U.S. Sen. Chris Murphy introduced a bill Thursday that would guarantee college athlete the right to earn money from endorsements and sponsorship deals while barring the NCAA, schools and conferences from imposing restrictions.
The College Athlete Economic Freedom Act is the third piece of legislation related to name, image and likeness compensation for college athletes introduced in Congress since December and second sponsored by Democrats.
The latest bill, co-sponsored by U.S. Rep. Lori Trahan of Massachusetts, focuses on creating a national standard for so-called NIL compensation that would pre-empt the more than two dozen state laws currently in the pipeline. Iowa became the latest state to get in the game, with lawmakers introducing a bill Wednesday they hope will go into effect July 1.
The bill would give college athletes unfettered access to the free market, allow them to organize and make group licensing deals, and hand oversight to the Federal Trade Commission.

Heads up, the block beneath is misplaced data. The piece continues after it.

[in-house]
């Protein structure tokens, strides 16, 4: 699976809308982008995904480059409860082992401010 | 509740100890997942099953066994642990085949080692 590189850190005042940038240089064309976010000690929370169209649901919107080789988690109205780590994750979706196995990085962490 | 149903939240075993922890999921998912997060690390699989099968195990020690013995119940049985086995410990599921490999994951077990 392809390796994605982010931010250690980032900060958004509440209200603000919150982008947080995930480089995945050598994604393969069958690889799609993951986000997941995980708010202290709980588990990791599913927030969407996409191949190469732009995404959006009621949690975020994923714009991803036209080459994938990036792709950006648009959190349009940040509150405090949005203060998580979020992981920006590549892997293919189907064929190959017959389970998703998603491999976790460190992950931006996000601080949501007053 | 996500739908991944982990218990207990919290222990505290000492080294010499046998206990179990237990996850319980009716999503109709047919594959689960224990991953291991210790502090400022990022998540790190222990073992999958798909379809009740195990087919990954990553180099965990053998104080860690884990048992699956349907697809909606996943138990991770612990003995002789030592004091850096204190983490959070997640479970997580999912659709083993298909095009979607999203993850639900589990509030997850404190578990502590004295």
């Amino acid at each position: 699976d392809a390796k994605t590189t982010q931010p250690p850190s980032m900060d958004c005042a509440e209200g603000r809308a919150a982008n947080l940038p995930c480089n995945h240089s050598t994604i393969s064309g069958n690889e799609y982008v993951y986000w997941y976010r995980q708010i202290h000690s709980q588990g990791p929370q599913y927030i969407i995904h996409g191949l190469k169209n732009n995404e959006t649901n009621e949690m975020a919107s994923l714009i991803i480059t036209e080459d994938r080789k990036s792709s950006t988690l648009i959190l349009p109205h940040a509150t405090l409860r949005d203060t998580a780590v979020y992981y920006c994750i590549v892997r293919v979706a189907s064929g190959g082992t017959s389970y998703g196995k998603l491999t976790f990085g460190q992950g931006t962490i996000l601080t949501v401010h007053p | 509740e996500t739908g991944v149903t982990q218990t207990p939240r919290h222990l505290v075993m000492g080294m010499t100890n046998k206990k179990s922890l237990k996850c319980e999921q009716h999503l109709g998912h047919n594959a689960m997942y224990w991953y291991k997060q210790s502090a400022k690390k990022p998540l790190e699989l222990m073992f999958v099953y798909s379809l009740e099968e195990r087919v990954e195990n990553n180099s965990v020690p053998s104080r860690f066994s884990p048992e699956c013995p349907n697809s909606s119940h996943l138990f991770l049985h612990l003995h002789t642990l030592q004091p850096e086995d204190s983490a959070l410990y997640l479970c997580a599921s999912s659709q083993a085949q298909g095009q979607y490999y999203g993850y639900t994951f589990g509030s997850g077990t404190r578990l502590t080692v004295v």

“It’s simple: this is about restoring athletes’ ownership over the use of their own names and likeness. They own their brand, not their school or the NCAA,” Murphy said in a statement. “Giving students a right to make money off endorsements is just one part of a much broader package of reforms that need to be made to college athletics, but it’s a good start.”
In December, Sen. Roger Wicker (R-Miss.), chairman of the Senate Commerce Committee, put forth an NIL bill that is narrowly focused like Murphy's, but with numerous restrictions that critics consider too NCAA-friendly.
Wicker's bill would provide antitrust protections to the NCAA, shielding the association from legal challenges to its NIL rules, and allow the association to limit the types of financial agreements for athletes. Murphy's bill provides no such antitrust cover and would punish schools that stand in the way of athletes earning money off their fame.
Last month, the NCAA delayed what was expected to be a landmark vote on NIL legislation after the Justice Department warned the association it could be in danger of violating antitrust laws.